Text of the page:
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Metabolism. 2014 Sep;63(9):1157-66. doi: 10.1016/j.metabol.2014.05.001. Epub 2014 May 10.

Adiponectin is associated with increased mortality in patients with already established cardiovascular disease: a systematic review and meta-analysis.

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Department of Bone and Soft Tissue Neurosurgery, Affiliated Tumor Hospital of Guangxi Medical University, Nanning, China. Electronic address:
Department of Cardiology, the First Affiliated Hospital, Sun Yat-Sen University, Guangzhou, China.
Department of Anaesthesiology, the First Affiliated Hospital, Guangxi Medical University, Nanning, China.
Department of Cardiology, Institute of Cardiovascular Diseases, the First Affiliated Hospital, Guangxi Medical University, Nanning, China.



The overall quantitative estimate on the possible association of adiponectin concentrations with mortality in patients with cardiovascular diseases (CVD) has not been reported.


We performed a systematic review and meta-analysis of prospective studies to evaluate the overall quantitative estimates on the adiponectin levels for risk of mortality in patients with CVD. MEDLINE, EMBASE, CINAHL, and the Cochrane Library (up to Mar 22, 2014) were used to search for studies evaluating the effect of adiponectin levels on mortality in patients with CVD. Random-effect models were selected to estimate overall effect estimates.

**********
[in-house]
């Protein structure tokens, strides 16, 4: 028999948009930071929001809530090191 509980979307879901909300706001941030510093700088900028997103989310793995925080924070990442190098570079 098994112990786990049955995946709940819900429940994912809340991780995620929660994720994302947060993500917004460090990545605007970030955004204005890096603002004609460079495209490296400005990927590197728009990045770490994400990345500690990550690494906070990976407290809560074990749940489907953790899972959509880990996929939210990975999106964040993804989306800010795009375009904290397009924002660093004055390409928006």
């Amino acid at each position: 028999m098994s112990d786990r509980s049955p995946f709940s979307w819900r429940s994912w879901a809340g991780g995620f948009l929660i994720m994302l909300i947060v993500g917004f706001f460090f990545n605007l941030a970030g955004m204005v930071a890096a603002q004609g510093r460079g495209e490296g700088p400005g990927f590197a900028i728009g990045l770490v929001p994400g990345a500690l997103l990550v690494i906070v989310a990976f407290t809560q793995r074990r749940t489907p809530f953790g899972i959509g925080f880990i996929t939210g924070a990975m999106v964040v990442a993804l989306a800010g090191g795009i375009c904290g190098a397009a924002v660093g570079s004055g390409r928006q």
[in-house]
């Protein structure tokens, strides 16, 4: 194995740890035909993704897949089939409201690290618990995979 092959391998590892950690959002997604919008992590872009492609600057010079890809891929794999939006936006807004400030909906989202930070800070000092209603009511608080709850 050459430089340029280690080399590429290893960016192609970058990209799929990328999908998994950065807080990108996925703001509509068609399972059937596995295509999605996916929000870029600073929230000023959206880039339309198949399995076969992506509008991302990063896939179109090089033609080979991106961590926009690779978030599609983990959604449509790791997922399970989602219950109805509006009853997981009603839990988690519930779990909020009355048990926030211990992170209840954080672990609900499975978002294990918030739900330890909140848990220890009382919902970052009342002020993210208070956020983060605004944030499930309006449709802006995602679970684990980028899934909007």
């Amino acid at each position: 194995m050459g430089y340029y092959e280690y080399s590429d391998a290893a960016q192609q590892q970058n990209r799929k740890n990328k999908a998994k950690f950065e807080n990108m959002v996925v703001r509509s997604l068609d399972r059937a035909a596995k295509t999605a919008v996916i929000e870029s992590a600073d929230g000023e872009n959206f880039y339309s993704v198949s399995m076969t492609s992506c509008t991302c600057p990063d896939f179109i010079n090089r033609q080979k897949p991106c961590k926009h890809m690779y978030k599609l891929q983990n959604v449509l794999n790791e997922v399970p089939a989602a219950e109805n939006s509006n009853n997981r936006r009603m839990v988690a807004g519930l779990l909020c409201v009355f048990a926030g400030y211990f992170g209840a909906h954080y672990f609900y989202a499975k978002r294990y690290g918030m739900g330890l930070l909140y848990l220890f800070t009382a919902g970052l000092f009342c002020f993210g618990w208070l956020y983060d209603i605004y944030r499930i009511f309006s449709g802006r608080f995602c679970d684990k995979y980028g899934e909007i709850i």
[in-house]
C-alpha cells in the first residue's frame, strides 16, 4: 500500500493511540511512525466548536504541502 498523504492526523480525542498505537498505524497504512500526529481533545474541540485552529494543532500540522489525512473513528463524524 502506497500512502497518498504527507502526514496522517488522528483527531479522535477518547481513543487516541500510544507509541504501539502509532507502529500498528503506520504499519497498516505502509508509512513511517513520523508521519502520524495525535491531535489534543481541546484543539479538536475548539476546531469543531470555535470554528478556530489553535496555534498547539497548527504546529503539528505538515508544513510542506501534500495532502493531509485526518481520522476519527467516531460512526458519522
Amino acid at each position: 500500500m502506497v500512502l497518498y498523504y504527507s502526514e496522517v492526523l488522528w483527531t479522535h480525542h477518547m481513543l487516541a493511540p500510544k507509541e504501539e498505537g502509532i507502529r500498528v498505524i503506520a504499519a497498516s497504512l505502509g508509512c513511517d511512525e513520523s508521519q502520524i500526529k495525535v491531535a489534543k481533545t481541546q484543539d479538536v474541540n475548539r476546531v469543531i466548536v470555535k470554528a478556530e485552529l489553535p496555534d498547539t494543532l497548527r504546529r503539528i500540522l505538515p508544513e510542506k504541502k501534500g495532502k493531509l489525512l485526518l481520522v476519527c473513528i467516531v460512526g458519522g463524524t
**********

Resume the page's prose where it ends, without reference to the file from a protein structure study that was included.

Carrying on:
Data from 14063 CVD patients enrolled in 15 prospective cohort and 1 nested case control studies were collated. The meta-analyses showed strong positive association of adiponectin with all-cause (n=14 studies, overall pooled effect estimate=1.45 [95% CI, 1.17-1.79]) and cardiovascular (n=11 studies, overall pooled effect estimate=1.69 [1.35-2.10]) mortality, for the highest tertile of adiponectin levels versus the lowest tertile. Subgroup analyses show study characteristics (including effect estimate, mean age, study location, sample sizes, gender, durations of follow-up, types of primary event, and acute or chronic CVD) did not substantially influence these positive associations.


Our results showed that increased baseline plasma adiponectin levels are significantly associated with elevated risk of all-cause and cardiovascular mortality in subjects with CVD. These positive associations may have been amplified by adjustment for potential intermediates or residual confounding, and their basis requires further investigation.


Adiponectin; Cardiovascular disease; Meta-analysis; Mortality

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